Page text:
The 30 owners of the private road have no other way out, and the hilly terrain offers them no other option. Those owners refuse to endanger the lives of their families. In an emergency they would be trapped in their own driveways, unable to escape, with thousands of Lilac Hills vehicles streaming by. They are not willing to assist the developer’s lust for profits by putting their own families in harm’s way. Accretive needs to buy land and build its own road to protect that senior housing, or drop that phase of its development entirely.
Scott Marquart (Union-Tribune Opinion, September 19) may relish the opportunity to sell his land for Accretive’s needs but others are not willing to imperil their families’ safety.
And Marquart is dead wrong when he states, “The new county general plan wisely urges the creation of compact villages.” Here’s the truth:
The General Plan’s EIR received a sharp rebuke from then-Attorney General Jerry Brown. In the August 31, 2009 letter, Deputy AG Sarah Morrison objected to the possible inclusion of “new villages.” County staff corrected these assumptions, clearly stating, “A core tenet of the General Plan update is not to create new communities but to concentrate future growth around the cores of existing communities.” (See correspondence on the County website.)
- The County’s prohibition of Leapfrog Development (General Plan Policy LU1.2) still stands as the law of the land. Lilac Hills Ranch fails to meet the one narrow exemption permitted. You cannot stick 4,000 to 6,000 people in a remote rural area for decades – perhaps forever – without jobs, public transportation, basic medical services, food, household needs, adequate fire protection and emergency evacuation, on narrow, winding rural roads with a record of fatalities.
The two “smart growth locations” cited by SANDAG, with high-density zoning already approved by the General Plan, have been bypassed because that land reasonably commands a higher price, with infrastructure already in place.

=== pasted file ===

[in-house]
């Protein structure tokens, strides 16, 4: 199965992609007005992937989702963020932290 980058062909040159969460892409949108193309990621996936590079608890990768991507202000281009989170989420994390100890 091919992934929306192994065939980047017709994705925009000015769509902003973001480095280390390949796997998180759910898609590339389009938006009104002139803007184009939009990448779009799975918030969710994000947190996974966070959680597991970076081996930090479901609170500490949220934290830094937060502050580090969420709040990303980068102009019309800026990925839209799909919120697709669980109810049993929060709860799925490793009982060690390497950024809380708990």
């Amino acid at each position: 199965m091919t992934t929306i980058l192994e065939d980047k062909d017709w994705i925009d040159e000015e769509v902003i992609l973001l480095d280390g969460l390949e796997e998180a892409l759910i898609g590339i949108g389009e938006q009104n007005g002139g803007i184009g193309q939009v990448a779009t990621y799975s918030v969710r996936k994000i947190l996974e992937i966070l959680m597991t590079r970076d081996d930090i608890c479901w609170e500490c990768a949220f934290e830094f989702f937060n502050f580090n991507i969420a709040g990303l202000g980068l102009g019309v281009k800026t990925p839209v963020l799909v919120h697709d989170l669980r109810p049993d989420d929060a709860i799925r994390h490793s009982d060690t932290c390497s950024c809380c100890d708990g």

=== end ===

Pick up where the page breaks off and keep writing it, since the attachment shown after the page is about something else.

Accretive’s gamble on Lilac Hills Ranch is that it can “buy low, sell high” through the political process.
It is interesting that two of the four votes of the Planning Commission’s 4-3 recommendation to approve Lilac Hills Ranch were made by Supervisor Bill Horn’s appointees. Horn owns 36.79 acres – just 1.3 miles east of the project, also fronting on West Lilac Road. His land received an “upzone” for development purposes during the General Plan Update.
Prior to 2011, Horn could subdivide for a total of four lots. Now, he can subdivide to a maximum of 18 lots – and still retain the bulk of his avocado and tangelo production through a “conservation subdivision,” a new development process also approved during the Update.
Horn reported a minimum of $200,000 income from his ranch operations for 2014. So a conservation subdivision is like “selling your farm and keeping it, too.”
Attachment C to the project’s Environmental Impact Statement has this to say:
“There are no commercial uses within the immediate vicinity of Lilac Hills Ranch. The project will provide 90,000 square feet of commercial space which can incorporate a variety of diverse retail opportunities. The commercial uses within the project are designed to serve the needs of the residents and the immediately surrounding areas and will enhance the commercial viability of the Valley Center region by diversifying the type of retail in the area.”
At the Planning Commission Hearing on September 11, County staff’s PowerPoint graphic stated that Lilac Hills Ranch’s “approximately 90,000 SF [of] Commercial supported by project could serve housing within a 2 – 5 mile radius … existing, planned or proposed residents need services in this location.”
Thus, Supervisor Bill Horn’s subdividable property, 36.79 acres just 1.3 miles from Lilac Hills Ranch, will be a direct beneficiary of this project if it is approved. 4. So…will Accretive’s Lilac Hills Ranch be the direct beneficiary of Supervisor Bill Horn’s vote? We expect the answer later this year when the Board of Supervisors votes on Lilac Hills Ranch. You can also expect those pretty “artists conceptions” to be up on the screen. As a former County Planning Commissioner who has followed this project since 2006, I’m wondering: “Will traffic gridlock and fire hazard maps also be displayed? “Along with the road map to Bill Horn’s land holdings?”
So…we shall see.